9 November 2008

I stalked a fairy today.

And I caught her.  Or perhaps I should say that she caught me.  She certainly captured my attention.
I was in the ladies restroom washing my hands, when this creature came in.  I was duely impressed, and I think I may have told her so, as I watched her disappear into the largest stall. (Wings are a handicap, you know!  Not unlike hoop skirts!) As I walked back across the lane, I realized I’d really like to have her picture.  So, kept an eye over my shoulder for her to come out of the building, and I asked Donny if I could borrow his camera, since I am woefully without one right now.  He quickly obliged, and I tripped back across the lane to wait for her to reappear.  And waited. 
Finally, I began to feel a bit silly about stalking a fairy, and started to back away from the restrooms, back toward my booth, all the while watching for my fairy.  I was all the way back to the shoppe, still looking longingly across the lane when our friend Pam asked me what I was doing.  I told her my story, and her immediate response was, “I know her!”
“Of course you do,” I said, and in fact, further conversation verified that her friend and my fairy were one and the same.  Finally, as we talked, the fairy emerged from the restrooms and Pam bounded across the lane after her.  Moments later, my fairy was shaking my hand and accepting my compliments on her charming and creative recreation of what I guessed must be an Amy Brown painting.  Amy Brown’s fairies all have a “style” and this was it.  She told me her truest inspiration was actually Renae Taylor–another very talented artist, from Kansas City, who actually does renfaires.  In fact, I own some of her work, and these black and white fairy’s wings were made by her.  Either way, I told her, she was a breath of fresh air and a delight.  I told her I’d been waiting, and waiting for her, and feeling like a stalker, and she related just how complicated it is to use a bathroom when dressed as she was!  We giggled about that, and she willingly posed for my picture (and for a couple of others as well!)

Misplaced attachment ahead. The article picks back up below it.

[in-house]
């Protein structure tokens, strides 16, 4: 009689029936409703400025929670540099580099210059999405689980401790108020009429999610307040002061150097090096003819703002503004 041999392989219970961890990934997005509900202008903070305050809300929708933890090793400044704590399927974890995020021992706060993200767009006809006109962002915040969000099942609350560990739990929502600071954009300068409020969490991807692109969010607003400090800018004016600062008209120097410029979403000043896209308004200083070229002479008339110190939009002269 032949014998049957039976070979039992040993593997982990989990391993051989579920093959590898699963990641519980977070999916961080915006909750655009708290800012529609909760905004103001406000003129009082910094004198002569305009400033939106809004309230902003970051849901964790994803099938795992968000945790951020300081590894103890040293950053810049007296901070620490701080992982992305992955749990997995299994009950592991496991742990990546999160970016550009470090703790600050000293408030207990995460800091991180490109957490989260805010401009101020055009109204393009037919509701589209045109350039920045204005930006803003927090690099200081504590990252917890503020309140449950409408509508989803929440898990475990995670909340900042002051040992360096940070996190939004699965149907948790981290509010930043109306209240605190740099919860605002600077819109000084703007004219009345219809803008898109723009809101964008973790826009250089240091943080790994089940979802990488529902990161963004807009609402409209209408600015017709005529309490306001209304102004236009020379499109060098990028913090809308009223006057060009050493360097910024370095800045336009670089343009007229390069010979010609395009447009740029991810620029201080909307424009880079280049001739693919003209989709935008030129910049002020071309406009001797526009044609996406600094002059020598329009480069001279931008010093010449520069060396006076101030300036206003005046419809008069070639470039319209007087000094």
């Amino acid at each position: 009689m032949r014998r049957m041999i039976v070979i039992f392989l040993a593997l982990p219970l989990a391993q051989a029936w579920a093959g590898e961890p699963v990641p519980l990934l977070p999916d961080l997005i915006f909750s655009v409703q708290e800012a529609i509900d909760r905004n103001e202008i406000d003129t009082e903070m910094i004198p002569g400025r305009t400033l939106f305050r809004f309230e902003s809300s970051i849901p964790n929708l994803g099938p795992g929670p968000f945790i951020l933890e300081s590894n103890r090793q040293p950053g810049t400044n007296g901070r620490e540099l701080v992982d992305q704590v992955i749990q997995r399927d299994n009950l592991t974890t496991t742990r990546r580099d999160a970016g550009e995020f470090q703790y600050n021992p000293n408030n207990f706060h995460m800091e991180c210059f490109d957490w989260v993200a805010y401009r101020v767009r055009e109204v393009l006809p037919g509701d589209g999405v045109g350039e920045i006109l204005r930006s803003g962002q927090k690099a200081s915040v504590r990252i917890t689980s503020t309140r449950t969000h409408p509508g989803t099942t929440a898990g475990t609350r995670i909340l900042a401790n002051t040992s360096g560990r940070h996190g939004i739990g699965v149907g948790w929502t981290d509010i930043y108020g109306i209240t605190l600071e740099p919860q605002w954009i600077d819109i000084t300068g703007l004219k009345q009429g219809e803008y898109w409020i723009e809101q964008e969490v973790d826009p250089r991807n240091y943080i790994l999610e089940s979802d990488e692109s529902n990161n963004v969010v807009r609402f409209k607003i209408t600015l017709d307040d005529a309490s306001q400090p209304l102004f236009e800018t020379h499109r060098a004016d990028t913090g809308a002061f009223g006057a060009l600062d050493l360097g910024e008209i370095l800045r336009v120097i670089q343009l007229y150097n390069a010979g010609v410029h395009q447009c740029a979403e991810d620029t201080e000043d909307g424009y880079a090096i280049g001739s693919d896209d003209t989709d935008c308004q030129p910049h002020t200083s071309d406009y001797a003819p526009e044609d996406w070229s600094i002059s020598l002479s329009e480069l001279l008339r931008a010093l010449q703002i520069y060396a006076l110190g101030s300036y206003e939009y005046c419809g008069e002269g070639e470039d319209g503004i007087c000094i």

We see a lot of fairies at the Renaissance Festival.  Who really knows why?  The fantasy element is undeniable at a renfaire, and certainly the costuming is less restrictive of movement and perhaps more comfortable . . . except for the wingspan, of course.  Some faires have even embraced the fantasy and included it in their performing company—Bristol Renaissance Faire does an extremely noteable job of this, with their “Fantasticals” and the way their other historical characters play with them.  I’ve seen a woman in noble garb react to being tapped on the shoulder by a fairy, by “seeing nothing” and talking to the patrons around her about how if she didn’t know better she might be drawn back into the days of her youth when she still believed in fairies.  Fun bit.
My fairy is a patron at the Texas Renaissance Festival.  She is dressing up not to fulfill a contract, but because she loves the smiles she brings to other people’s faces.  Like mine.  Oh, and she calls herself, “Nyte.”
Thanks, Donny, for the use of the camera!